ASSAf STATEMENT ON NUCLEAR ENERGY SAFETY

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1 ASSAf STATEMENT ON NUCLEAR ENERGY SAFETY MAY 2012 INTRODUCTION Both public and political attitudes on the introduction and use of nuclear energy change with time and events. A movement towards extending its use and building new advanced power stations is driven largely by the contribution that nuclear energy can make to a reduction in greenhouse gas emissions and hence nuclear energy s positive role in the climate change debate, as well as its contribution to satisfying the world s increasing demand for base load electricity. Nuclear fuel resources are plentiful, but their economic viability remains uncertain in some cases. South and southern Africa are particularly well endowed with these resources. In addition to the well-established use of uranium (as 235 U), research into developing viable thorium ( 232 Th) breeding to the lighter fissile isotope of uranium ( 233 U) holds future promise, especially as constraints develop in uranium supply. Proponents point to the potential for some thorium fuel cycles to be cleaner, safer and more efficient than the present 235 U/ 238 U fuel cycle. In 2011, the South African government approved the Integrated Resource Plan for Electricity (IRP 2010) (Department of Energy, 2011), which provides for the installation of 9.6 GW of additional nuclear energy capacity by If there are no revisions to the IRP 2010, it is envisaged that the first new nuclear plant will be commissioned in Should the South African government continue with its plans to expand the contribution of nuclear energy to the energy mix, there is no room for complacency, particularly after the March 2011 events at the Fukushima Daiichi nuclear power plant in Japan. These events have focused attention on safety and risk as key issues in the use of nuclear power and have created an understandable anxiety about the use of nuclear technology. South Africa needs to heed the lessons learned from the Fukushima Daiichi accident, as well as other accidents and ensure that these lessons are incorporated into current and future nuclear energy planning. NUCLEAR SAFETY, SECURITY, SAFEGUARDS AND RISK The issue of safety is a top concern in the case of nuclear energy. There are a number of key factors to consider. The first is the safety of current and future nuclear power stations in South Africa It is essential that the current two reactors at Koeberg, north of Cape Town, continue to be maintained and operated to the highest international standards. Clearly any new reactors have to incorporate the current expertise in safety systems and procedures, efficiency of operation and construction, and be located optimally with respect to environmental and human considerations. ASSAf Nuclear Energy Safety Statement Page 1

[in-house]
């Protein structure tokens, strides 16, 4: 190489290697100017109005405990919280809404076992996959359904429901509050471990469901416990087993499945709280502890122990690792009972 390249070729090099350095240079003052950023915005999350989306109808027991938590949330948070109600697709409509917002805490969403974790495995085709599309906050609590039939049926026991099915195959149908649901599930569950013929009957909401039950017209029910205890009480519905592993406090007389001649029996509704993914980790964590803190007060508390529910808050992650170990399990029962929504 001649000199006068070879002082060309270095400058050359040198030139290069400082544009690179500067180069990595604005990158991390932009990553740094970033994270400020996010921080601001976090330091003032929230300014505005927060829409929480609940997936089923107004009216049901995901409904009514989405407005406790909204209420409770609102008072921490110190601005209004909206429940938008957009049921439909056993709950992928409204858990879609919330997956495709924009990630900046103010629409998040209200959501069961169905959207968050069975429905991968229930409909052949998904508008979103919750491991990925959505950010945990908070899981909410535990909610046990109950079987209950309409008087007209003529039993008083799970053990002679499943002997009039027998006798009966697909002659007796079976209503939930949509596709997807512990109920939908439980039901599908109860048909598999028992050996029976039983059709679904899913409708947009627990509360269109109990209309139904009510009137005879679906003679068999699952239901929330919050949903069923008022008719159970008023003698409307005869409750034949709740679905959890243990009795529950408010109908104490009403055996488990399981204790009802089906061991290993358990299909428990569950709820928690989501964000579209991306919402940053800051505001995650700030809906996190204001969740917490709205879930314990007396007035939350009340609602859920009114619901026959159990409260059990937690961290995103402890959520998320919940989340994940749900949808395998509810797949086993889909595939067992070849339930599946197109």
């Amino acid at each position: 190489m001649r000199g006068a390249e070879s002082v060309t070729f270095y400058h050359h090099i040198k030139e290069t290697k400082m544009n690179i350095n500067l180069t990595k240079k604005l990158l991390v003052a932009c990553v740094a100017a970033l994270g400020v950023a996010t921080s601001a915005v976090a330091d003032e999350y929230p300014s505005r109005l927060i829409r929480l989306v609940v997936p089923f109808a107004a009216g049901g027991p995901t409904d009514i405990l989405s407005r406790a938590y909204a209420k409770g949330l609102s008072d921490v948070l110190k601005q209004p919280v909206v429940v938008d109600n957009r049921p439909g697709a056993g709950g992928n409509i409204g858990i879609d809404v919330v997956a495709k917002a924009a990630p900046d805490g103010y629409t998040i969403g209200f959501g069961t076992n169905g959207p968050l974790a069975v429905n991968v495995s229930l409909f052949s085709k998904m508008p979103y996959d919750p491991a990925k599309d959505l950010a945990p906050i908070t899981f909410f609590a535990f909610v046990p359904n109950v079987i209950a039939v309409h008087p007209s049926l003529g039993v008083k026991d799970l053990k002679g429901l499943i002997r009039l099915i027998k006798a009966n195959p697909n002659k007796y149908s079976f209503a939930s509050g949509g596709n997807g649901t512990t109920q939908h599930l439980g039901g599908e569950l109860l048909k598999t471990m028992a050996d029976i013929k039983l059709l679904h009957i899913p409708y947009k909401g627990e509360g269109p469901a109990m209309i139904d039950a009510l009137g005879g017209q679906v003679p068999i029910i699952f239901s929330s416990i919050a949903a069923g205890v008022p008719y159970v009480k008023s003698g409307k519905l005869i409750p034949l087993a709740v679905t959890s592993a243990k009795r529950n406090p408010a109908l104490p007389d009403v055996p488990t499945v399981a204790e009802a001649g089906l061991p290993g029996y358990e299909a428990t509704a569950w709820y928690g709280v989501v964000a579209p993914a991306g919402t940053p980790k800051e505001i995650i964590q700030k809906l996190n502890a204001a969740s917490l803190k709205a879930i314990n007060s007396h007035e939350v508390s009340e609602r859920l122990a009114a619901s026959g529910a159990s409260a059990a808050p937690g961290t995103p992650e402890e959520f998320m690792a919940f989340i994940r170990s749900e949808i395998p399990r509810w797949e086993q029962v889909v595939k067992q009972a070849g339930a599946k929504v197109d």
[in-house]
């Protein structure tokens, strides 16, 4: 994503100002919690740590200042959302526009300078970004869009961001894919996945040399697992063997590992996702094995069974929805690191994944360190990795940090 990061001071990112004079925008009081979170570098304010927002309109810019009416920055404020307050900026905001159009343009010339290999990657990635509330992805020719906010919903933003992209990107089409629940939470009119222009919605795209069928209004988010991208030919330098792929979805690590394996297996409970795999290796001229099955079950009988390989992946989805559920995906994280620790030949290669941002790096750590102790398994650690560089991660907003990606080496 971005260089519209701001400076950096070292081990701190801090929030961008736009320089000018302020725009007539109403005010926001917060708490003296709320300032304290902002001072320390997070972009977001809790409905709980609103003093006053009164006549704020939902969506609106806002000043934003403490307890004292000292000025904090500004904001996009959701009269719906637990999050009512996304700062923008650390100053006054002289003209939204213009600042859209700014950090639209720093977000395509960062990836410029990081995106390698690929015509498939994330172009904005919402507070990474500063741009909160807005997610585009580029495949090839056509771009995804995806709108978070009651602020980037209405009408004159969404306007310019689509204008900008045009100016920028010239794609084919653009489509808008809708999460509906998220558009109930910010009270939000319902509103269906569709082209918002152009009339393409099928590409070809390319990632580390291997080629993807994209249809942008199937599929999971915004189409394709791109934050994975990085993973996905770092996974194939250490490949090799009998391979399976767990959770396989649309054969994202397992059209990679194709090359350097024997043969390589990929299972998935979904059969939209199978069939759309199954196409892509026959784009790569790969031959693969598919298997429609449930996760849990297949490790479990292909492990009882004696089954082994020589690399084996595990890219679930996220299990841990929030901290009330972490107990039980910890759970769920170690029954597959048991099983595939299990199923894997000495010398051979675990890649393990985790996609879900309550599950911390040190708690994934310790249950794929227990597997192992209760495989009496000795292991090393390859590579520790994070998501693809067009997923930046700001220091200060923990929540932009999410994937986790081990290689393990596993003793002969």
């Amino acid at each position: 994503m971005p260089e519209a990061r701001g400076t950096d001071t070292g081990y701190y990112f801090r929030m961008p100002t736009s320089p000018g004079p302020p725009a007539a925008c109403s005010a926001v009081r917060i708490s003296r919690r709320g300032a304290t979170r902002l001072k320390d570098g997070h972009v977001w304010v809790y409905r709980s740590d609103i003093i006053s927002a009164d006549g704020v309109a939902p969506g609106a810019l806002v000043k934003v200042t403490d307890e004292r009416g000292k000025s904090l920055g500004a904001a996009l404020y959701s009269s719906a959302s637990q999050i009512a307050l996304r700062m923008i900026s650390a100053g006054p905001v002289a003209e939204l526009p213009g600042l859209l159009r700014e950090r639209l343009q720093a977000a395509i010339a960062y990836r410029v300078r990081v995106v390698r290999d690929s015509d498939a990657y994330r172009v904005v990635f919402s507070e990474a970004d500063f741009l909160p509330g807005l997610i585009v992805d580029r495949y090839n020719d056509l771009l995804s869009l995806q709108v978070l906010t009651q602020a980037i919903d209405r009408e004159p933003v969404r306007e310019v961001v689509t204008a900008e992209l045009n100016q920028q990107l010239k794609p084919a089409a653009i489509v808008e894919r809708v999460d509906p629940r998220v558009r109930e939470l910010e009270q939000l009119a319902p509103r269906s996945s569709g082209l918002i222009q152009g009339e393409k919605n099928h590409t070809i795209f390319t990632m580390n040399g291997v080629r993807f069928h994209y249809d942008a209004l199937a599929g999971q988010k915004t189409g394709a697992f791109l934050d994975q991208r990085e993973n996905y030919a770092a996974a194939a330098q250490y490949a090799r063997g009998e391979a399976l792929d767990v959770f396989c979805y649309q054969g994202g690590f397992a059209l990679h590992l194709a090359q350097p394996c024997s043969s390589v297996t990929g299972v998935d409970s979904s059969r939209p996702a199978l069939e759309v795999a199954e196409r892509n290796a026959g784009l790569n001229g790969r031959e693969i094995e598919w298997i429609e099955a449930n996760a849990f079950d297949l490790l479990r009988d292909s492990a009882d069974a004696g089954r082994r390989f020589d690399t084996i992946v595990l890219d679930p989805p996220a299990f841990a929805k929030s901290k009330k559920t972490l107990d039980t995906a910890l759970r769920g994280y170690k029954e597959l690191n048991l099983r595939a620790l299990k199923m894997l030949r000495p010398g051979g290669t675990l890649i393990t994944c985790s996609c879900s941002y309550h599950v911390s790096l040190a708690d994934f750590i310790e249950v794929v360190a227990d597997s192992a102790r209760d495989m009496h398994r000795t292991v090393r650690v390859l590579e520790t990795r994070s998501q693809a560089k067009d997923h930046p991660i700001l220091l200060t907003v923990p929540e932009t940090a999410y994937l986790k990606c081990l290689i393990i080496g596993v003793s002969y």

2 The second is that mining and processing operations are conducted safely Mining uranium exposes miners to radiological hazards, which are mainly due to airborne radionuclides and those that are concentrated in minerals processing operations, or form part of the tailings from production. These include radon and its short-lived daughter products, and radium and polonium, in addition to uranium itself. Mining operations in southern Africa, including South Africa, must take all the necessary precautions to ensure that mining injuries and deaths are minimised and the exposure to radiation complies with international standards. Furthermore, tailings from uranium processing must be disposed of in an environmentally acceptable manner and according to international standards. The third is that new nuclear power stations should be designed to minimise the cost and risks when they eventually have to be decommissioned While the risks of large scale releases of radioactivity during decommissioning of nuclear facilities are lower than during the operational phase, due to the non-routine nature of decommissioning tasks, the risk of worker exposure is potentially higher. There is a need for careful, advanced planning, appropriate national and international regulation, innovative technologies, suitably qualified and experienced people and resources, leading to a decommissioning process that is safer, faster and cheaper (UNEP, 2012). The fourth relates to the management of spent fuel (used fuel) There is a need for strategic long-term planning at the outset, as the multi-decade to century timescales of new nuclear programmes require this (Royal Society, 2011). It needs to be transparent to the public that different technologies are required to deal with short-lived (years) and highly active decay products, as opposed to very long-lived (millennia) decay products with very low activity. Geological systems may be found to be significantly more complex than was anticipated at the onset of nuclear site investigations, as in the case of the politically contested Yucca Mountain project in the United States. As a consequence, it is important to establish competent long-term, funded Research, Development and Demonstration teams that conduct scientific and engineering, evidence-based and peer-reviewed research to devise and support spent fuel management strategies and to keep abreast of developments. In addition, appropriate engineering project and operating experience skills need to be used for practical application of good practice and established engineering know-how to reduce the cost of facilities in the long-term. The fifth is proliferation of nuclear weapons and related risks It is important to acknowledge that nations must remain vigilant to ensure that proliferation risks are reduced. The International Atomic Energy Agency (IAEA) is central to managing dual-use nuclear risks. The IAEA should receive all support possible to exercise its safeguards inspection responsibilities (Royal Society, 2011). Proliferation concerns are a major inhibitor to peaceful nuclear programmes being established. All universities and industries that are involved in civil nuclear power programmes should ensure that relevant education and awareness-raising courses are developed for relevant personnel. ASSAf Nuclear Energy Safety Statement Page 2